“This is Matt’s dream, and he’s very talented. I’ll admit it, at times it drives me nuts because he’s extremely intelligent and extremely smart, but when he wants something he will do what he has to to get it,” Todd Franks said. “Laura has been instrumental in gauging him.”

Laura wasn’t convinced until recently, but when she came to the realization that this was the right course of action she went all-in.

“There were lots of marital fights and arguments over it, but there were so many people around (Matt) that saw something, from the people working for Fortnite, his cousin’s been saying it since they were eight...it was good to see someone else telling us.”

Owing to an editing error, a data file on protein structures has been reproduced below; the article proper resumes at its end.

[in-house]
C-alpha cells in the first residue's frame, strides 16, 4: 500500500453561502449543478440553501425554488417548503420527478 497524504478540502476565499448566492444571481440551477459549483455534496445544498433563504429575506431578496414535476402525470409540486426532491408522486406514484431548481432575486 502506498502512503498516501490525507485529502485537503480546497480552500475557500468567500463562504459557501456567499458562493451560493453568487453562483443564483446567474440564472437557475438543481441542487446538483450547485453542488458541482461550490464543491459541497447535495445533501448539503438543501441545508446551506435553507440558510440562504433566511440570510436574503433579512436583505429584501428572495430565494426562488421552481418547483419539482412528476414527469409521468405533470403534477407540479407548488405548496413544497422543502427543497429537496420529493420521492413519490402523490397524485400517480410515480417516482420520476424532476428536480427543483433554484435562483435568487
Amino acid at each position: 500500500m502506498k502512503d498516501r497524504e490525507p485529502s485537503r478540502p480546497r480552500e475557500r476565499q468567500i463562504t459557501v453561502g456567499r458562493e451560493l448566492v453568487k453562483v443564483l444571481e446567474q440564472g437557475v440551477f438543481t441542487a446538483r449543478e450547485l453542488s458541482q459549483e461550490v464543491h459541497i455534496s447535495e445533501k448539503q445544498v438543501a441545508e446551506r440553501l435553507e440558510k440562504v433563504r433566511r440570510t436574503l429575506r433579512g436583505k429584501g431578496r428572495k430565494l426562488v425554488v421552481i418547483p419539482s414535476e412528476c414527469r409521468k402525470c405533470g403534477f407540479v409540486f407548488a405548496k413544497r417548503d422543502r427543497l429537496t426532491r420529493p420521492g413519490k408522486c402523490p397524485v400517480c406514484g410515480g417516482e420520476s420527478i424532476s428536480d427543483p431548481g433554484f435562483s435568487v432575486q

Though he’s not at school, his folks are doing everything they can to keep a foot planted in the real world for Matt. They said he will work a part-time job over the summer, even if just for a day or two per week, to have contact with the real world and outside responsibilities. They plan on having him enroll at Cape Cod Community College for a class or two in the fall for the same reasons. Down the road, gaming could be his full-time job, and a lucrative one, but Todd said that he believes in having “a plan B,” and to have one, Matt will still live outside the Matrix.

“This is his dream, and every parent wants their child to be able to chase their dream,” Laura said.

“It’s definitely cool that they’re helping me make this happen,” Matt said. “If you want it, you’ve got to go after it.”